As you probably know, your humble correspondent (that's me) will conduct a live interview with President Obama before Sunday's Super Bowl. The chat is fraught with danger. Not for the President, but for me.
That's largely because the rules are different when it comes to interviewing the President of the United States. For example, he is addressed as "Mr. President," and there is a respect for the office that formalizes the conversation. In other words, this back-and-forth will have little in common with Erin Andrews questioning Richard Sherman after the Seahawks won the NFC title.
Three years ago I also interviewed President Obama prior to the Super Bowl and some critics compared it to an athletic contest, a war of wills. Media analyst Howard Kurtz, then of CNN and now my colleague at Fox News, gave this post-interview analysis: "While the Fox pundit scored a few points, the president emerged the victor." Truth is, I wasn't trying to "score points," I was trying to elicit information that people didn't already know.
Others took me to task for asking this question: "Does it disturb you that so many people hate you?" It was a legitimate question to ask a president who was, and remains, widely disliked. He handled it well, saying this: "The folks who hate you, they don't know you. What they hate is whatever funhouse mirror image of you that's out there … you don't take it personally."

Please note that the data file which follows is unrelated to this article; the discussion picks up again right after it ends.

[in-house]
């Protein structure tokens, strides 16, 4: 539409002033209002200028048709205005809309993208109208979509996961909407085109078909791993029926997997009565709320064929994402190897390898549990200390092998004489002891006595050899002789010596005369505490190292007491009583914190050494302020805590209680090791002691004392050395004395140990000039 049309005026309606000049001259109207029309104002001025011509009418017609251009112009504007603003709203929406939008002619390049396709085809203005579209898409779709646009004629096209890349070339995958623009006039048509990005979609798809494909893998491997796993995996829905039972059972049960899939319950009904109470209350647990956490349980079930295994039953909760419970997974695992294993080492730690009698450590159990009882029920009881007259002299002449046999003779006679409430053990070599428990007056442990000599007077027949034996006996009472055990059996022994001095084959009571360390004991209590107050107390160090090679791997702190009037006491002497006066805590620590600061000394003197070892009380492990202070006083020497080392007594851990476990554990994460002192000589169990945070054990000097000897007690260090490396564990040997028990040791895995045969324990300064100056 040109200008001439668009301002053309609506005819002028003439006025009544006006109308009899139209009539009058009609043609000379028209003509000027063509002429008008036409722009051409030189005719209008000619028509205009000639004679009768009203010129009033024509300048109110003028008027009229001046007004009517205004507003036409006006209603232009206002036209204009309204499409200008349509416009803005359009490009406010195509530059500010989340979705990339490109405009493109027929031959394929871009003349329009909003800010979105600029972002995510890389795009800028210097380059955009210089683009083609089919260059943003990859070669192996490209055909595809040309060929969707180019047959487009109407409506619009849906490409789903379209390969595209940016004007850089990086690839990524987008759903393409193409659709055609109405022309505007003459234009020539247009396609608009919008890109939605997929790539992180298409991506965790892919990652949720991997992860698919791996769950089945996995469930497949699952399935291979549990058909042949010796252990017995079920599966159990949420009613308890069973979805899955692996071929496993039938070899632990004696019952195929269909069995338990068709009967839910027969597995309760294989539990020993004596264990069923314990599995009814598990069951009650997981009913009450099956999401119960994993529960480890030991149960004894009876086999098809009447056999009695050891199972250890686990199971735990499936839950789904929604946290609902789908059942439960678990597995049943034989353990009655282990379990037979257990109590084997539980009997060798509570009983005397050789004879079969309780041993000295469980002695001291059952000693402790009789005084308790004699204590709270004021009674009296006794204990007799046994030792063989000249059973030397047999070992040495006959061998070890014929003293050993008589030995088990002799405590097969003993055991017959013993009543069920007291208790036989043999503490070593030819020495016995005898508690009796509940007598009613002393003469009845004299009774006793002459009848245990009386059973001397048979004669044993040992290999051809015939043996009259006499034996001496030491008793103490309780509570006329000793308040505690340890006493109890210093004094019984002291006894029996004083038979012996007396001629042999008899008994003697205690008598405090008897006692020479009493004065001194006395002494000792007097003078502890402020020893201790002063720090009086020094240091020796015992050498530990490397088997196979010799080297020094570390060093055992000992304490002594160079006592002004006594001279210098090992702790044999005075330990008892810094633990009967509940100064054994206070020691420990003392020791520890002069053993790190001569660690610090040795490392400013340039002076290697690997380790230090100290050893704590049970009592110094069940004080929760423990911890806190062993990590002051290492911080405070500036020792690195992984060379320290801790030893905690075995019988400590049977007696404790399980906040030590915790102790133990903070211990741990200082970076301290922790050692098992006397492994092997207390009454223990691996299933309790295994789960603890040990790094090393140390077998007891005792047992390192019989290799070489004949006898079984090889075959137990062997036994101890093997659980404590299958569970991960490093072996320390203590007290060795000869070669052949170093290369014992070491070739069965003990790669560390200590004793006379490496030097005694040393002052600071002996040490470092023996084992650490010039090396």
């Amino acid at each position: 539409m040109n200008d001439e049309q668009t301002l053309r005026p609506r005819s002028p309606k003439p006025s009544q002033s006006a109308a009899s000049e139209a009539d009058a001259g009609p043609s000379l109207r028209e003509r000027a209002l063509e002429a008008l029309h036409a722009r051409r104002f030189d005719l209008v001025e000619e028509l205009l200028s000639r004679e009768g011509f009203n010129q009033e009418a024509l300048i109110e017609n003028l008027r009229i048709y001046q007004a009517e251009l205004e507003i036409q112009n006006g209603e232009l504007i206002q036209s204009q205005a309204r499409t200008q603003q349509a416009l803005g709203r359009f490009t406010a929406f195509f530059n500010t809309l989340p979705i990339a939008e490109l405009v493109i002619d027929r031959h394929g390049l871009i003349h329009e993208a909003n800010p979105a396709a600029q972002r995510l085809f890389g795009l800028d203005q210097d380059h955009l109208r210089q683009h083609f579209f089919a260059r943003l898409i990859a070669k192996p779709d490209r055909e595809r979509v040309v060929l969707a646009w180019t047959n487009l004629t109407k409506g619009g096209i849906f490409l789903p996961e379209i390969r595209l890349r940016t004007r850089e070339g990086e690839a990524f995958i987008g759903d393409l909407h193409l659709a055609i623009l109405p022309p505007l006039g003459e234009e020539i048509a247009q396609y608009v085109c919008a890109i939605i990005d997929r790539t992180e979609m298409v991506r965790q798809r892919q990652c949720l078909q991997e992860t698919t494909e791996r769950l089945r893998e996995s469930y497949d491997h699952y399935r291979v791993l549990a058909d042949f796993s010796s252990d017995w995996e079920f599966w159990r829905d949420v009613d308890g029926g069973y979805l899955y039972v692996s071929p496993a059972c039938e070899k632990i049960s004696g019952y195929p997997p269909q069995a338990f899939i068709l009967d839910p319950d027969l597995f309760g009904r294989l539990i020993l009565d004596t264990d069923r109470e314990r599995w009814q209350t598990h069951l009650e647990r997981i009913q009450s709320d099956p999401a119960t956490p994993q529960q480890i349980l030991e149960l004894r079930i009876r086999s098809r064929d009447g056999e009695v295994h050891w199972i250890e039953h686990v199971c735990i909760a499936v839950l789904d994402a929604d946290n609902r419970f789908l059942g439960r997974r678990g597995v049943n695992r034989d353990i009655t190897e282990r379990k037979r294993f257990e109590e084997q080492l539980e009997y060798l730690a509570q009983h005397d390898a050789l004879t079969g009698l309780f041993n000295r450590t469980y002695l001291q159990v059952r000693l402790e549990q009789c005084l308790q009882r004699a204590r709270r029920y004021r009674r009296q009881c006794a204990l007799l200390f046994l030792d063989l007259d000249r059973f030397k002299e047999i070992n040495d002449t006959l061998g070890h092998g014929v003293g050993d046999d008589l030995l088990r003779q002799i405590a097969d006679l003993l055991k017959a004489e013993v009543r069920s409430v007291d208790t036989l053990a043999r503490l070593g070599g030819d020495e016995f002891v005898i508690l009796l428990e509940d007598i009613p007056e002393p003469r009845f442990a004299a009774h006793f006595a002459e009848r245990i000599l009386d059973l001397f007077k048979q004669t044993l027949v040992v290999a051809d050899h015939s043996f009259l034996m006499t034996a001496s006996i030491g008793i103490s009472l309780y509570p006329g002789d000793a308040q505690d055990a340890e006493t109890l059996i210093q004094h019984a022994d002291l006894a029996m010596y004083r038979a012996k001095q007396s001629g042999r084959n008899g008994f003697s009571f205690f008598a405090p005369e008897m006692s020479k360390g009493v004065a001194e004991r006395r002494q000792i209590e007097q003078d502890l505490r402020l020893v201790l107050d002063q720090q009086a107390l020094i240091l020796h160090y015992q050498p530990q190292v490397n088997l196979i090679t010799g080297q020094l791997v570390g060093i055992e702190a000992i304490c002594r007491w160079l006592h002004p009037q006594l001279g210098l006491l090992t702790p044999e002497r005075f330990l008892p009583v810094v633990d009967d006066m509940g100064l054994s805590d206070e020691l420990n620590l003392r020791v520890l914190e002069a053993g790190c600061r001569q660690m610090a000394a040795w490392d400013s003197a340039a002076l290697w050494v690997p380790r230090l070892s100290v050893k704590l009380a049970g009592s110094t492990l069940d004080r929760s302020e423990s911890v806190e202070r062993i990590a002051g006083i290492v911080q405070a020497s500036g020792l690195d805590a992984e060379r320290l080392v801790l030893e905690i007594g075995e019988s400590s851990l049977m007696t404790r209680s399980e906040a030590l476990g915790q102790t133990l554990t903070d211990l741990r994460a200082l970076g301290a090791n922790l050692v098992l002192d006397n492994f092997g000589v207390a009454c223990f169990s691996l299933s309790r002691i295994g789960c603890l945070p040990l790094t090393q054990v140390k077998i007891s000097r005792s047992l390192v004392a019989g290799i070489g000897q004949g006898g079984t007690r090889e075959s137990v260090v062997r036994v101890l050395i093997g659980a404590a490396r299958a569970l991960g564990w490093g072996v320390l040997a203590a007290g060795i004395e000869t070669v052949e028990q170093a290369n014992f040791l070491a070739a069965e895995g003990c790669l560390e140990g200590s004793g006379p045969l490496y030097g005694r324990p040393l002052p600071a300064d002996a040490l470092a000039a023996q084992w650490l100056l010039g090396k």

On Sunday, I can ask the president the best questions in the world, but he doesn't have to answer them. He can say what he wants. Barack Obama is a loquacious man and he can easily run out the clock. If I interrupt too much, I look like a Visigoth. If I simply let him pontificate, I look like a sycophant. And because the interview is live, there's no editing, nowhere to hide if things don't go well.
Experienced journalists know that any interview with a powerful person is more like a chess match than a football game. Your job is to get information and to deliver something that the audience has not heard. The interviewee may not want to answer certain questions and might even refuse to answer by spinning. With anyone else, I can interrupt in mid-spin. But with the President of the United States, you have to be careful.
So I fully expect to get hammered after the interview is over, maybe even by my pals Howard Kurtz and Bernie Goldberg. Depending on how you feel about the president, the questions will either be too soft or too intrusive. The first time around, the interview benefited both Mr. Obama and me. He looked gracious for coming on a network that he has frequently vilified; I benefitted by reaching viewers who aren't Factor regulars. To borrow a phrase from President Obama, some people got to see something other than the "funhouse mirror" version of O'Reilly they had heard about.
This is the ultimate challenge for an interviewer, as well as the ultimate opportunity and privilege. I can't wait to see how it goes, can't wait to read about the reaction. We'll have all the highlights and post-interview analysis on The Factor on Monday. Wish me luck.